IDC to evaluate bids for Olivine Industries

Olivine has suffered from the high cost of finance and the liquidity crisis and frequent machine breakdowns as its equipment has outlived its lifespan

Olivine has suffered from the high cost of finance and the liquidity crisis and frequent machine breakdowns as its equipment has outlived its lifespan

Golden Sibanda Senor Business Reporter
The Industrial Development Corporation has asked its financial advisors to evaluate bids for potential fresh capital investment in Olivine Industries.
General manager Mr Mike Ndudzo said the financial advisors would assess the bids on the basis of price, strategic intent and proof of funds.
He would, however, not disclose the suitors neither would he provide details on how many investors were looking to acquire equity in the oil processor.
“The Board of Olivine has asked its financial advisers to evaluate all competing bids in terms of price, strategic intent and proof of funds and make recommendations to the board and shareholders by 31 October,” he said.

“Our intention is to strengthen the supply chains for beneficiation and value addition in the oil-seed expression by rationalising Surface Investments and Olivine Industries,” Mr Ndudzo said in reply to e-mailed enquiries.

Olivine has suffered from the high cost of finance and the liquidity crisis and frequent machine breakdowns as its equipment has outlived its lifespan.
The Industrial Development Corporation is set to assume total control of its 51 percent owned subsidiary, Olivine Industries, after accepting an offer for the remaining 49 percent stake from co-shareholder, Cottco.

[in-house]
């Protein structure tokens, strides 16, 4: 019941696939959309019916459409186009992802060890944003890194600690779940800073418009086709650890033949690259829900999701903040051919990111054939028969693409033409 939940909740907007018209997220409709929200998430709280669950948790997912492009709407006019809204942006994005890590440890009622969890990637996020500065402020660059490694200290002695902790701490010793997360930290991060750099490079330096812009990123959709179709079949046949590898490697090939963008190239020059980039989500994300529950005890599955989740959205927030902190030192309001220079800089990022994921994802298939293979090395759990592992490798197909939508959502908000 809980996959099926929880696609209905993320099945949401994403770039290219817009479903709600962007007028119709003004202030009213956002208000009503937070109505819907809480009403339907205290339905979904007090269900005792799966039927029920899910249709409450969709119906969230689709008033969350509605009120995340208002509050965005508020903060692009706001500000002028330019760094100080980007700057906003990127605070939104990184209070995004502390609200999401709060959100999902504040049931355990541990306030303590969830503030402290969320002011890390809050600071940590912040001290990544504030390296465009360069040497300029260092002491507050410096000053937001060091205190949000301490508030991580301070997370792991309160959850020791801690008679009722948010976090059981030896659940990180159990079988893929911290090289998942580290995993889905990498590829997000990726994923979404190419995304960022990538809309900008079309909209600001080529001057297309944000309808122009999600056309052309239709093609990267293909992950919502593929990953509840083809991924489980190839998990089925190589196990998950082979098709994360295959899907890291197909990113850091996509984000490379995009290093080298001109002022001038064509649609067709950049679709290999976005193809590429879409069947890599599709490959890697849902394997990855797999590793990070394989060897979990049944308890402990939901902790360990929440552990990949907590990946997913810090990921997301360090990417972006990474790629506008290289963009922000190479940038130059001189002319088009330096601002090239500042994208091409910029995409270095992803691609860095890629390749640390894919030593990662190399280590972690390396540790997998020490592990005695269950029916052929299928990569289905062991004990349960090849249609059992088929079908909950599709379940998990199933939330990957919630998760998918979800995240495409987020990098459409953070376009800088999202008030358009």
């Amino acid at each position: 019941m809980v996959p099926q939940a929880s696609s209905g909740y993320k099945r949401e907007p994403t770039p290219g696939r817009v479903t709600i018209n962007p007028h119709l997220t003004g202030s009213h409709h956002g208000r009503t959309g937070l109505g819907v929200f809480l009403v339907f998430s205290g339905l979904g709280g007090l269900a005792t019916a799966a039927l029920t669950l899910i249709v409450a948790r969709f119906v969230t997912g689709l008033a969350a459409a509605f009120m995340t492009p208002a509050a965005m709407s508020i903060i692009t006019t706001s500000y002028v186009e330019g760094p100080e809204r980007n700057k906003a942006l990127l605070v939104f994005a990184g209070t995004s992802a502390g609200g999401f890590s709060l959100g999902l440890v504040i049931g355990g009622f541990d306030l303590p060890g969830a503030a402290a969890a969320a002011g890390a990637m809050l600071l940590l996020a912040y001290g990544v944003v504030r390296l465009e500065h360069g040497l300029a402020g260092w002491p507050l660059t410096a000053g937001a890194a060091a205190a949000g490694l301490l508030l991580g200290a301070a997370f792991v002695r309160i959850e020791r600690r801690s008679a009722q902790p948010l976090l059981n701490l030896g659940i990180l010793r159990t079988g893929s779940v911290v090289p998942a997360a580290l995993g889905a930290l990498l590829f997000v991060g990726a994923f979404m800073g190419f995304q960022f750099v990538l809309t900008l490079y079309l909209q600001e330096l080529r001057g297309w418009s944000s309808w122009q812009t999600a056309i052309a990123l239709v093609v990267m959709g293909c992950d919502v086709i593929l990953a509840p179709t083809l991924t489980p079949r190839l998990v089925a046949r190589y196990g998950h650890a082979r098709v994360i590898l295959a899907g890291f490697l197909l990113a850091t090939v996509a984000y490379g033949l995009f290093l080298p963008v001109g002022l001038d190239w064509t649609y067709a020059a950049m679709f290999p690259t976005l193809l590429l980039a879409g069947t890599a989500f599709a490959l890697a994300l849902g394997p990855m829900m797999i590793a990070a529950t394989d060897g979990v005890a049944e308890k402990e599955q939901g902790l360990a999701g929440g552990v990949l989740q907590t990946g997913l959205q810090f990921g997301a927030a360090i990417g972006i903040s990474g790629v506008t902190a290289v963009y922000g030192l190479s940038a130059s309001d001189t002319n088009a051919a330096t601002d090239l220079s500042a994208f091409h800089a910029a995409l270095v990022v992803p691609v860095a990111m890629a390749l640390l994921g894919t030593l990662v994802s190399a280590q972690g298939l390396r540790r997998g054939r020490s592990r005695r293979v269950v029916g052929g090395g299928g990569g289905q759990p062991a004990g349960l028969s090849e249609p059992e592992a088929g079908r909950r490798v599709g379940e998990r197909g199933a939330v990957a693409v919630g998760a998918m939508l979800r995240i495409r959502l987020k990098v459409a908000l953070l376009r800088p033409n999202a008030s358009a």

Mr Ndudzo early this year, said that Olivine will be merged with one of IDC’ associate Surface Investments. Surface is a partnership with Indian investors.
Mr Ndudzo said the State owned conglomerate has identified prospective investors willing to inject a huge amount of money into oil production and discussions were ongoing on the terms of the investment.

Earlier attempts to secure investors to inject fresh capital into Olivine had failed with a total of 78 potential buyers having been short listed, but virtually all of them eventually deciding against investing in the company.

Mr Ndudzo said the investors, despite willing to invest, had expressed reservations about the size of the market as well as the implications of the country’s equity. IDC is now actively working on resolving the concerns.

IDC has engaged with the Ministry of Youth Development, Indigenisation and Empowerment and the Ministry of Finance to secure assurance and incentives to ensure the investment materialises.

The investment will result in significant capital injection that will see the partners contracting commercial and out grower farmers for the raw material required in the manufacturing processes for the merged IDC entities.

Mr Ndudzo also said that the corporation had since approached the Agricultural and Rural Development Authority for underutilised farms, which the industrial giant could use for production of oil production inputs.

Olivine, which manufactures a range of fast moving consumer goods such as oil, soaps, margarine and beans, had closed its oil expression business unit as production had become uncompetitive due to old equipment.

Olivine requires $25 million to recapitalise operations. The company was formed in 1970, initially focusing on oilseed milling and refining, but later added margarine and spreads, beauty and laundry soaps, candles, baking fats and pasties in its product range among other products.

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